Inevitably the new series has had a mixed reception, but I have enjoyed the first couple of episodes. But the thing I wanted to write about today was not the storyline, or the characters, but the presentation of technology. The bridge of the starship Shenzhou looked just like you’d imagine – lots of touch screen consoles, big displays showing not just some sensor data but also some interpretive stuff so you could make sense of it. And so on. It looked great – recognisable to us 21st century folk used to our own touch screen phones and the like, but futuristic enough that you knew you couldn’t just buy it all from Maplin.

Original series Enterprise bridge (PInterest)
Original series Enterprise bridge (PInterest)

But herein lies the problem. Look back at an old episode of the original series, and the Enterprise bridge looks really naff! I dare say that back in the 1960s it also gave the impression of “this is cool future stuff”, but it certainly doesn’t look as though it’s another decade or so on from the technological world of Discovery.

Space 1999 paper output (http://catacombs.space1999.net)
Space 1999 paper output (http://catacombs.space1999.net)

Basically, our ability to build cool gadgets has vastly outstripped the imagination of authors and film makers. Just about any old science fiction book suffers from this. You find computers on board spaceships which can think, carry out prodigiously complex calculations, and so on, but output their results on reams of printed paper. Once you start looking, you can find all manner of things like this.

Forbidden Planet - The Tempest in space (DenOfGeek)
Forbidden Planet – The Tempest in space (DenOfGeek)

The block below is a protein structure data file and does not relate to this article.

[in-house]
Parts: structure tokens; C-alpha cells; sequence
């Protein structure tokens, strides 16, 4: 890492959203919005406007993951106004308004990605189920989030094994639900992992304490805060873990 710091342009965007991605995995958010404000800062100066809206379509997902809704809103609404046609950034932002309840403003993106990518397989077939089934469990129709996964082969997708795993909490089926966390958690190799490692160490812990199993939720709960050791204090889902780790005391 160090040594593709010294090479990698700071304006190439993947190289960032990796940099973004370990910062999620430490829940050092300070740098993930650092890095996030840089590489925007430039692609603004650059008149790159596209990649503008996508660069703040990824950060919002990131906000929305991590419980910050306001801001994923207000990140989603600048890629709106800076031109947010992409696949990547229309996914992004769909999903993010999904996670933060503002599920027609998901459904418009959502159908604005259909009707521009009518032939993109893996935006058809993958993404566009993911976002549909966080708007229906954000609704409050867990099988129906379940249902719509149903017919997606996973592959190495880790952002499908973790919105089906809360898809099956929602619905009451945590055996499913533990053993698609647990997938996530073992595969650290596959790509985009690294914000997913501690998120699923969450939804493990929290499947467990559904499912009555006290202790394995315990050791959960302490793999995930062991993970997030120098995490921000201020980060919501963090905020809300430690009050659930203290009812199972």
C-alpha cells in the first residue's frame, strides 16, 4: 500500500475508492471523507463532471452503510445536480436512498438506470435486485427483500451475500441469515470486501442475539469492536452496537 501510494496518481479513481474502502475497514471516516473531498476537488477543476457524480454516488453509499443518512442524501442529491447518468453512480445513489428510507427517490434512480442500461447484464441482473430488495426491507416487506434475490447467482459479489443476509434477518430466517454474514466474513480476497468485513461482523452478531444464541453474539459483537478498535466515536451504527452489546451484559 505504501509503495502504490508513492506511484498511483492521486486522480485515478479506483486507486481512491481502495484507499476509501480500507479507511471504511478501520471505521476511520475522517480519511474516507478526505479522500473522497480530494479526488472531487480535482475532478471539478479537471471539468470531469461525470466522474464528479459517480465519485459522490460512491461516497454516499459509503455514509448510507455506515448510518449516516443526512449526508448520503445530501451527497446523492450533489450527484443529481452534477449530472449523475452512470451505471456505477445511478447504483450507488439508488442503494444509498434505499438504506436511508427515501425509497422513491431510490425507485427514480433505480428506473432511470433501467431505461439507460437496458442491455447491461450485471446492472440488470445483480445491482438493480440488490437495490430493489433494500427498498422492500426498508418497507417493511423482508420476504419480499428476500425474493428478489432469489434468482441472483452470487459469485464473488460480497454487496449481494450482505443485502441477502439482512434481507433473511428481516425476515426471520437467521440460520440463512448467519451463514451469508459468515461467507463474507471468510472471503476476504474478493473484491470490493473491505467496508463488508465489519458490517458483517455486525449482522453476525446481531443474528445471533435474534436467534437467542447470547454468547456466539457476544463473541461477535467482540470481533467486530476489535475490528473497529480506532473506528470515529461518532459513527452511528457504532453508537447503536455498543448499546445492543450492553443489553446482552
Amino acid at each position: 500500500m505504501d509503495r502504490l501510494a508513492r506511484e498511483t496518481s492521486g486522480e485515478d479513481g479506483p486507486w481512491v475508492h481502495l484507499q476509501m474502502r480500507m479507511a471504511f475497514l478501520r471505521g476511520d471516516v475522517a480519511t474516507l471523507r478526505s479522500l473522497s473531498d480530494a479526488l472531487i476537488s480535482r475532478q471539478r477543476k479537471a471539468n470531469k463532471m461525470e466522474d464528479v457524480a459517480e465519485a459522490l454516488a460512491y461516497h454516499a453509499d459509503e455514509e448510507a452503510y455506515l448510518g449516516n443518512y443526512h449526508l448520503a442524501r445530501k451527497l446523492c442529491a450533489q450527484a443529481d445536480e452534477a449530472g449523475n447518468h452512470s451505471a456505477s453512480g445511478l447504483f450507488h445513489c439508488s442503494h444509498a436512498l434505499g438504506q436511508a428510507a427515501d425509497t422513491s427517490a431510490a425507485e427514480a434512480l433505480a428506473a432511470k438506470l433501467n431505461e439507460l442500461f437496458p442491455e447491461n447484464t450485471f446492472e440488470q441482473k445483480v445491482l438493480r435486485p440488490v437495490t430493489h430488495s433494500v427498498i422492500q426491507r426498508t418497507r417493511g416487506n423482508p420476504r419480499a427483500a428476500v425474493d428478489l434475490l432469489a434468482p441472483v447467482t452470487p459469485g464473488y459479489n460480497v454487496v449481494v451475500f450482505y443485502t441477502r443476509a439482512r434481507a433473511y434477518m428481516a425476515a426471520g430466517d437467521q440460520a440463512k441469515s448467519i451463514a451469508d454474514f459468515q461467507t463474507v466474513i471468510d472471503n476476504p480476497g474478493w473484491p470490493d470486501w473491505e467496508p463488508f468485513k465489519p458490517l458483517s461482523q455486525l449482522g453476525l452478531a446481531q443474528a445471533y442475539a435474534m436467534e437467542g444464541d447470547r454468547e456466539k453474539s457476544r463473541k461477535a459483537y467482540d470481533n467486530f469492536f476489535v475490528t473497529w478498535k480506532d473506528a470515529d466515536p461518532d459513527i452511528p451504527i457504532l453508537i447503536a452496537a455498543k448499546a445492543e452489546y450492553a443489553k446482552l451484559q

Now, on one level this doesn’t matter at all. The story is the main thing, and most of us can put up with little failures of imagination about just how quickly actual invention and design would displace what seemed to be far-fetched ideas. On the whole we can forgive individual stories for their foibles. If it’s a good story, we don’t mind the punched-card inputs, paper-tape outputs, and so on. We accept that in the spirit that the author intended. Also, many authors are not so very interested in the mechanics of the story, or how feasible the science is, but in different dimensions. How might people react in particular circumstances? What are the moral dimensions involved? What aspects of the story resonate most strongly with present-day issues?

The particular problem that Discovery has is simply that it is part of a wider set of series, and we already thought we knew what the future looked like! A particular peril for any of us writing a series of books.

Now it’s not just science fiction that can be left behind by the march of events. Our view of history can, and has, changed as new evidence comes to light. Casual assumptions that one generation makes about past societies, interactions, and chronology may be turned over a few years down the line. Sometimes we look at the ways in which older authors presented things and cringe. Historical fiction books might easily be overtaken by research and deeper understanding, just as much as science fiction. It’s a risk we all face.

Next time – some thoughts about my own science fiction series, Far from the Spaceports, and the particular things in that story that might get left behind. And also, the particular problems of writing about the near-future.

Far from the Spaceports cover
Far from the Spaceports cover